I think The WunderCabinet: The Curious Worlds of Barbara Hodgson and Claudia Cohen (Heavenly Monkey Editions, 2011) would fit Drucker’s criteria as a “creative use of the book format.” The WunderCabinet is Hodgson and Cohen’s idea of what 16th-to-18th century wonder cabinet collection of natural and manmade objects. It stretches beyond the pages of a more “conventional” Livre d’Artiste, and is presented instead as an inlaid wooden box. Inside each compartment is a unique and delicate object, such as a shark’s tooth, fossilized coral and glass eyeball. It’s divided into two parts, Naturalia and Artificialia and engages the viewer in a very different way, causing them to carefully and curiously examine each artifact that was handpicked or hand drawn.

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Zweig’s critique asks us to acknowledge whether the book “present[s] a new way of thinking”. Because of its one-of-a-kind detail, extraordinary bookbinding, and concept as a modern Renaissance wonder cabinet, I think it pushes our curiosities as an artist’s book. It embraces nostalgia and a sense of the old world in a new, tangible way. For those who happen to have access to the thirty copies in the series, the tactile quality to the book allows you to directly interact with the materials, unlike a typical experience in a museum. However, my one critique would be that the fragileness and limited accessibility does create a barrier to this particular artist’s book, which isn’t uncommon among Livre d’Artiste books.

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For many in the course, Wordswordswords by Edwin Schlossberg (Universal Limited Art Edition, 1068) seems to be a favorite from Book sets 5 & 6. Yet, personally, I wouldn’t bring it with me on a desert island, and I don’t think Zweig would either. I can appreciate the role that the physical materials have, and the immediate tangible experience that unfolds, but to me, it lacks the curiosity and unique experience that The WunderCabinet gives viewers. I think the tangibility and interaction between book and viewer gave more meaning for me with Hodgson and Cohen’s work than it did for turning the pages of Edwin Schlossberg’s Wordswordswords. Yet, I think Drucker would find its structure and materials intriguing. It’s true – I will give it credit for bringing diversity in material, and it looks interesting.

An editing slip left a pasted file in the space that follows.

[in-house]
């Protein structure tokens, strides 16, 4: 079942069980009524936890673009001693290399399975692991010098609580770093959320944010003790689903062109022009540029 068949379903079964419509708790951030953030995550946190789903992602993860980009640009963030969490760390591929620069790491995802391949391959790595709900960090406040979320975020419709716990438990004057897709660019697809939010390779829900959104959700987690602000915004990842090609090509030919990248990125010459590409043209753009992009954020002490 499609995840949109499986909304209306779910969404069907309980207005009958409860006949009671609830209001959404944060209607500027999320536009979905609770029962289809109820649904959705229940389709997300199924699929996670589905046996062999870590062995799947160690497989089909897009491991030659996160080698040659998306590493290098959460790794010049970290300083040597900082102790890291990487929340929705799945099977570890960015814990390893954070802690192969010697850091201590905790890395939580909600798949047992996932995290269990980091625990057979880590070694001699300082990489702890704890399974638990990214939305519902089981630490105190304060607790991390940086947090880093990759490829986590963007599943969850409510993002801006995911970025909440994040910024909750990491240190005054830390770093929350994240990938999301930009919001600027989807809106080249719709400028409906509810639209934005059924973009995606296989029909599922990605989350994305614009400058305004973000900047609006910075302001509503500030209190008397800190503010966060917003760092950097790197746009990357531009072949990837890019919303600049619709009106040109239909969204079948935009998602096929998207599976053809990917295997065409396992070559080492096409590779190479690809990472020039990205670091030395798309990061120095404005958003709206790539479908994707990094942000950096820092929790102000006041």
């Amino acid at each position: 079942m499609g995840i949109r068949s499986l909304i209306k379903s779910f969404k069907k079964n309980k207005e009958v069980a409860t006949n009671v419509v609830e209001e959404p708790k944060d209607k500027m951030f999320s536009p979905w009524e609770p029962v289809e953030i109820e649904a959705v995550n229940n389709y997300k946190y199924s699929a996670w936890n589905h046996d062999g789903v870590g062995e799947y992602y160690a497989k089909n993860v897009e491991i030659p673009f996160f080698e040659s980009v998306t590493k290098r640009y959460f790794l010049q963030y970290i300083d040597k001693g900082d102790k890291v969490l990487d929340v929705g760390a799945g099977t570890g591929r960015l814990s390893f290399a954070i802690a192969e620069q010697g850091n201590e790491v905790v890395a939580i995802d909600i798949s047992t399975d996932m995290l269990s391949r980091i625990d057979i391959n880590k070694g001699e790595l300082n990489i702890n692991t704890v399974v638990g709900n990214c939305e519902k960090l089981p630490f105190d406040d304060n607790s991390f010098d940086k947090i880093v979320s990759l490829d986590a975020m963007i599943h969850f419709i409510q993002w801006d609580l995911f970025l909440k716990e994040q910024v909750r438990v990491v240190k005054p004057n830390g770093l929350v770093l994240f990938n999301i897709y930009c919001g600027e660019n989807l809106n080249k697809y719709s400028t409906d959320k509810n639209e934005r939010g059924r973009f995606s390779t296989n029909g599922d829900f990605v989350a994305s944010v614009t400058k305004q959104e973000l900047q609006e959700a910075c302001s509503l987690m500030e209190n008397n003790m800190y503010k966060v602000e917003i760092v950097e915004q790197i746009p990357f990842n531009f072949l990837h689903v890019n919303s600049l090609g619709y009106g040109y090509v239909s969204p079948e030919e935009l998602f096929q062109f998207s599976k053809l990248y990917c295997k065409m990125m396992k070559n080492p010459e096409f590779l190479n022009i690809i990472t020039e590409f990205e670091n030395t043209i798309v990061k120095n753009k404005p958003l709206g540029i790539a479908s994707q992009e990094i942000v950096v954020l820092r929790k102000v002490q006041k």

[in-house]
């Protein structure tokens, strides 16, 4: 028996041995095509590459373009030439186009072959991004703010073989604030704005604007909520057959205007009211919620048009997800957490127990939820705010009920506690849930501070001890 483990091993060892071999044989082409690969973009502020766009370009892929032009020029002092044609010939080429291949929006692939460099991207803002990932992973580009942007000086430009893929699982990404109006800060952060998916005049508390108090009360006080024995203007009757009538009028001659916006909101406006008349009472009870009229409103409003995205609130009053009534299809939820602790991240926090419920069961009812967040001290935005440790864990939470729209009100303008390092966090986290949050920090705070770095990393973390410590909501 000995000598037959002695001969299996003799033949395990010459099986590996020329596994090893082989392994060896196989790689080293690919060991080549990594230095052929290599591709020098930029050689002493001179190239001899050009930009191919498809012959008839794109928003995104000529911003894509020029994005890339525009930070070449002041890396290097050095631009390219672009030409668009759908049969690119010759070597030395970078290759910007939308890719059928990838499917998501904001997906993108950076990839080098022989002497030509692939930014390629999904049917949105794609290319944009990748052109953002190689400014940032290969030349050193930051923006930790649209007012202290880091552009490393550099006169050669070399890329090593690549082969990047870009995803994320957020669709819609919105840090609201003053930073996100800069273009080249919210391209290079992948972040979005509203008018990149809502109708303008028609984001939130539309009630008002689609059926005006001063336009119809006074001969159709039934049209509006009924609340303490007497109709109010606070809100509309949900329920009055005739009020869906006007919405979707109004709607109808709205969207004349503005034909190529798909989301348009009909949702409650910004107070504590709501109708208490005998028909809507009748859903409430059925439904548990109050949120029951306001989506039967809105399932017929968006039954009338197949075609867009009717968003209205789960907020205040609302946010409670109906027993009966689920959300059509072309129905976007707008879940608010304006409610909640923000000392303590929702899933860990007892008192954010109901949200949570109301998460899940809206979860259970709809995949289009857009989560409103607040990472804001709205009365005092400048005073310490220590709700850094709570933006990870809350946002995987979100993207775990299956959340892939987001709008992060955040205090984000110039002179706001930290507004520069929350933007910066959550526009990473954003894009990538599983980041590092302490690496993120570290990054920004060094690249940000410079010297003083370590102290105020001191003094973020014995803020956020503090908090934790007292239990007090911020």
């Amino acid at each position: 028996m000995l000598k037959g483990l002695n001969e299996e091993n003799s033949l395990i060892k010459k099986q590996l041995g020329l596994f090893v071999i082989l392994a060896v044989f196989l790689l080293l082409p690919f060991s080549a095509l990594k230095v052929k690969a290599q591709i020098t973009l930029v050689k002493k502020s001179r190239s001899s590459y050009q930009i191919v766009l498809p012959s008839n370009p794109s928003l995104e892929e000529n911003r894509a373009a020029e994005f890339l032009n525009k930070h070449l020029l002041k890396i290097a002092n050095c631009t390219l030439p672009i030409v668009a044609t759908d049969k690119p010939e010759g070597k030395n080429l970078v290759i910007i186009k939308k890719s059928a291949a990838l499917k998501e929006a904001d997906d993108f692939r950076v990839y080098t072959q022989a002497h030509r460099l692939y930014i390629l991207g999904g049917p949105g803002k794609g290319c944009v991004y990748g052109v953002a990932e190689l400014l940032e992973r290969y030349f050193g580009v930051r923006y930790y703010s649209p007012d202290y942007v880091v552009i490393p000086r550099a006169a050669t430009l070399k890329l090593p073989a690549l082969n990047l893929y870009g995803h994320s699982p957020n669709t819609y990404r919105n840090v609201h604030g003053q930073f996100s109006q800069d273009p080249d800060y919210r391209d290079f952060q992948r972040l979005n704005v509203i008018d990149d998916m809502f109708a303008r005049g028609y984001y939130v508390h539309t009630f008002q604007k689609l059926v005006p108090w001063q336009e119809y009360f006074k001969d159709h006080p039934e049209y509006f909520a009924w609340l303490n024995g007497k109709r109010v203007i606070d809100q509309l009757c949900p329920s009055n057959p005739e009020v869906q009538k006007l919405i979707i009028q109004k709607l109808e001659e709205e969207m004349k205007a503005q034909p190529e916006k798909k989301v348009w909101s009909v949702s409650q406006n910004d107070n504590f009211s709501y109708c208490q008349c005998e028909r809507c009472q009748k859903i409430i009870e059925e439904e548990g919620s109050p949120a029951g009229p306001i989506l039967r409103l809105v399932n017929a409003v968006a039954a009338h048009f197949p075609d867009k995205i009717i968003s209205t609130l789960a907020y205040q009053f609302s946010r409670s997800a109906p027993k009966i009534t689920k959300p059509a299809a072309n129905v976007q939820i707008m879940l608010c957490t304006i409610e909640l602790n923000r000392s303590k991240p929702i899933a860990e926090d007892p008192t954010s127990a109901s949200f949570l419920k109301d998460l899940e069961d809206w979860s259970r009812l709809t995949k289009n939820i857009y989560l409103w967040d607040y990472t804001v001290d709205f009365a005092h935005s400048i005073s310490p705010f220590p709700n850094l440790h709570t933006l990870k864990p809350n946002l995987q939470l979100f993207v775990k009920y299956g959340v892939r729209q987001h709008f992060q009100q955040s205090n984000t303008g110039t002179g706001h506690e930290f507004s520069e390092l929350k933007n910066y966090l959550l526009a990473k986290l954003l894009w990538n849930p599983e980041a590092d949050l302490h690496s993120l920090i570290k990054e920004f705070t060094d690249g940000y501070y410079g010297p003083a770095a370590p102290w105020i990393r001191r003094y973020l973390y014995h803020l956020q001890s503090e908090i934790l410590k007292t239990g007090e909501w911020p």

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Personally, I find that Wordswordswords has a more “art” feel than it does as a book. While the WunderCabinet certainly doesn’t have a deep underlying message of political and social change, it does teach us something about scientific reasoning and neo-Renaissance ideas in a physical, engaging way.

Le Livre d’Artiste: Abstract Illustration and Text

From an early age, I was familiar with one of Matisse’s prints from Jazz, “La Chute d’Icare” (The Fall of Icarus). It hung there, framed, in the blue-wallpapered dining room of one of my parent’s friends. I was always intrigued by its dynamic presence. As a child, I only saw a human shadow, bursts of yellow with a blue sky. After learning more about Le Livere D’Artiste, I can understand this print in a new way.  Book Set 4, Matisse’s Jazz (1945) intrigued me. I had never seen the entire book of prints before. The rigid lines, highly saturated colors, the fluid text, all combined with cutouts, make for an elaborate and interesting artist’s book. Matisse’s handwritten cursive text is married with the images. They’re complimentary to one another, and the words become part of the expression of art. Turn on some Billie Holiday, Louis Armstrong, or Dizzy Gillespie, and you’ll notice that Matisse’s colors and shapes convey the very essence of jazz music with a particular visual rhythm. There is a decorative relationship between text and image, and has particular significance because it was Matisse’s own writing.